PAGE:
St John’s Co Cathedral
St John’s was built by the Knights of Malta between 1573 and 1578, having been commissioned in 1572 by Grand Master Jean de la Cassière as the conventual church of the Order of the Knights Hospitaller of St John, known as the Knights of Malta. The Church was designed by the Maltese military architect Glormu Cassar (Girolamo Cassar) who designed several of the more prominent buildings in Valletta. The church is considered to be one of the finest examples of high Baroque architecture in Europe and one of the world’s great cathedrals.
The severe exterior of the Cathedral, built immediately after the ending of the Great Siege of 1565, is reminiscent of a military fort. The façade has some interesting features. On the right are three clocks – one shows the time, one shows the day of the week and the other shows the date. In the middle is a balcony with balustrades. From this balcony was announced the name of the newly-elected grand-master. It was customary for the grand-master to throw golden coins on the people who were waiting in the square for the news. Under the balcony are three coat of arms. One is of Grand Master La Cassiere, who paid for the building of the Cathedral, one is of Bishop Torres who opened the Cathedral and the third is the coat of arms of religion. The columns on the main door are Tuscan, therefore massive and impressive.
The interior was largely decorated by Mattia Preti, the Calabrian artist and Knight. Preti designed the intricate carved stone walls and painted the vaulted ceiling and side altars with scenes from the life of St John. Interestingly, the figures painted into the ceiling next to each column initially appear to the viewer as three-dimensional statues, but on closer inspection we see that the artist cleverly created an illusion of three-dimensionality by his use of shadows and placement. Also noteworthy is the fact that the carving was all undertaken in-place (in-situ) rather than being carved independently and then attached to the walls (stucco). The Maltese limestone from which the Cathedral is built lends itself particularly well to such intricate carving. The whole marble floor is an entire series of tombs, housing about 375 Knights and officers of the order. There is also a crypt containing the tombs of Grandmasters like Philippe Villiers de L’Isle-Adam, Claude de la Sengle, Jean Parisot de Valette, and Alof de Wignacourt.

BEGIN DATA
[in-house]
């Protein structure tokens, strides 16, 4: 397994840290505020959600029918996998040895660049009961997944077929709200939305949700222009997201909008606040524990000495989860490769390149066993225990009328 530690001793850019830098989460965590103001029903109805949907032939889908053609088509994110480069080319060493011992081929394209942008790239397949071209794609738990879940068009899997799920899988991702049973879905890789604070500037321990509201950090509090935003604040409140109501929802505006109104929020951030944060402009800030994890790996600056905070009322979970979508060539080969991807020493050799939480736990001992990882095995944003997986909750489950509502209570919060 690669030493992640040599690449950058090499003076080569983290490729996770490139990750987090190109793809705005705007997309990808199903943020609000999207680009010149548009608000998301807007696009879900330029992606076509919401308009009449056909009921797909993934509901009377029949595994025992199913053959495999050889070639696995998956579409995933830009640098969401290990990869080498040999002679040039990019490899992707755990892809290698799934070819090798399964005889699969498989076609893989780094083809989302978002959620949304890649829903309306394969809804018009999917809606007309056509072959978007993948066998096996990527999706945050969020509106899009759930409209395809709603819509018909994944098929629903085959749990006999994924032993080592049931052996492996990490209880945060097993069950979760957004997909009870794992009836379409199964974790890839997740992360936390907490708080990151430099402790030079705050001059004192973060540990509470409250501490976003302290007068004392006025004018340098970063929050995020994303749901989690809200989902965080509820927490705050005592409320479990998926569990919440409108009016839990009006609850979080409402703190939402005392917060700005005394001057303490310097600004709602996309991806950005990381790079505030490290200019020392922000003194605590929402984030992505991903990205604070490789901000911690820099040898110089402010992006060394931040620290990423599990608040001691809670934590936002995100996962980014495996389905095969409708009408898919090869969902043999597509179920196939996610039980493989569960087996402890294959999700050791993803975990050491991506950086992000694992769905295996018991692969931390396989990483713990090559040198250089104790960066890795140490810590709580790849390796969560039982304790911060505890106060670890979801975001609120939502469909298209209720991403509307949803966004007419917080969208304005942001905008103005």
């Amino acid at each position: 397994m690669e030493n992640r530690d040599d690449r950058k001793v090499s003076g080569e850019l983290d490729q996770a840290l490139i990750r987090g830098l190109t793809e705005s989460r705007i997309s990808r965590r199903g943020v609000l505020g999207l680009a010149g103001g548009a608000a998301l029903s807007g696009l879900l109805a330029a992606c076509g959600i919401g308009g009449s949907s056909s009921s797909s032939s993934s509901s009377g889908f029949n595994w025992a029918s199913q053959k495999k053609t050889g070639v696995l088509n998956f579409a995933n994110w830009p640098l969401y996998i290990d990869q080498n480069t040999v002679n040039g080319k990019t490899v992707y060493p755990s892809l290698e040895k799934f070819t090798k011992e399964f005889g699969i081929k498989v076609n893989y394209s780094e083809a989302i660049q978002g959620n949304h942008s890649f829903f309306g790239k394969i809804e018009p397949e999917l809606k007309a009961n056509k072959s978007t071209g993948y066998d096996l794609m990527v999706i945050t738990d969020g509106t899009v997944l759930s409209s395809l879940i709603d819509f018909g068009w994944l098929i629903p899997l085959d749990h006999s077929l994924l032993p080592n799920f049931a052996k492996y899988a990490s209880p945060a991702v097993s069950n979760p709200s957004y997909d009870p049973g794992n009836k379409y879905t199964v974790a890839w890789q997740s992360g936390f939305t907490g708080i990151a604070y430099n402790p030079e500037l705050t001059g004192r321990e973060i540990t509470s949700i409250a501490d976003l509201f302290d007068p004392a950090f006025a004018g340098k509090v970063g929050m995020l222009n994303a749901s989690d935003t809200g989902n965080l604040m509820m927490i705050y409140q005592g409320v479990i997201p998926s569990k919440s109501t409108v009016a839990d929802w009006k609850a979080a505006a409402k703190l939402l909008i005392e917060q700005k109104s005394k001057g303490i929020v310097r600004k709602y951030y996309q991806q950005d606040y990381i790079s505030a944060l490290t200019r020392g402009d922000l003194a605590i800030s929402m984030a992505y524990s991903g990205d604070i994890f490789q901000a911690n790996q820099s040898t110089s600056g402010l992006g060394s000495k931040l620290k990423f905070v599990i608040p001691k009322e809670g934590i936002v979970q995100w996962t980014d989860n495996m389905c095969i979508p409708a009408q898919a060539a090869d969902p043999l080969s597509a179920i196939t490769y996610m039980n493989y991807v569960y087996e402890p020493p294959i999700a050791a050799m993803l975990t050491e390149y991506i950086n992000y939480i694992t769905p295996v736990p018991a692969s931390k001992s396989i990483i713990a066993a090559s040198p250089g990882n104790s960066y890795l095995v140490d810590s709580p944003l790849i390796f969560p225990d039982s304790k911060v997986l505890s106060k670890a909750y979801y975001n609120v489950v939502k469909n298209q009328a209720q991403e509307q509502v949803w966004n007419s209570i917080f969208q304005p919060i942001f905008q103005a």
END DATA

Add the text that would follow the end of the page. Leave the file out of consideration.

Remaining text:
In 1666, a project for the main altar by Malta’s greatest sculptor, Melchiorre Gafà, was approved and begun. Gafà intended a large sculpture group in bronze depicting the Baptism of Christ. Following Gafà’s tragical death in 1667 in a foundry accident while working on this work in Rome, the plans were abandoned.
Only in 1703, Giuseppe Mazzuoli, Gafà’s only pupil, finished a marble group of the Baptism of Christ which might have been influenced by his master’s undocumented designs but certainly is strongly dependent on a small baptism group by Alessandro Algardi. The interesting fact about this statue is that, although one sees two figures, they are in fact hewn out of one big solid marble block.
The decorations on the wall were all paid for by the two Cottoner brothers Raphael Cottoner and Nicholas Cottoner. These brothers were both grand-masters. In fact on the left hand side of the church one can see the monograms RC and NC.
St John’s Co Cathedral has 375 graves. The gravestones, all in marble, show the knights and grand-masters that are buried in this cathedral. On the top of each column is a plain white cross on a red background as, when the Order was formed, it adopted the Benedictine habit, which is a white cross on a red background – the cross of peace on the blood-stained fields of war. The eight-pointed cross, now known as the Maltese cross, came much later. Some historians say that the eight points signify the eight langues from where the Knights of St John came, while other historians say that, being a Religious Order, the four triangles are the four virtues and the eight points are the beatitudes coming out of the four virtues.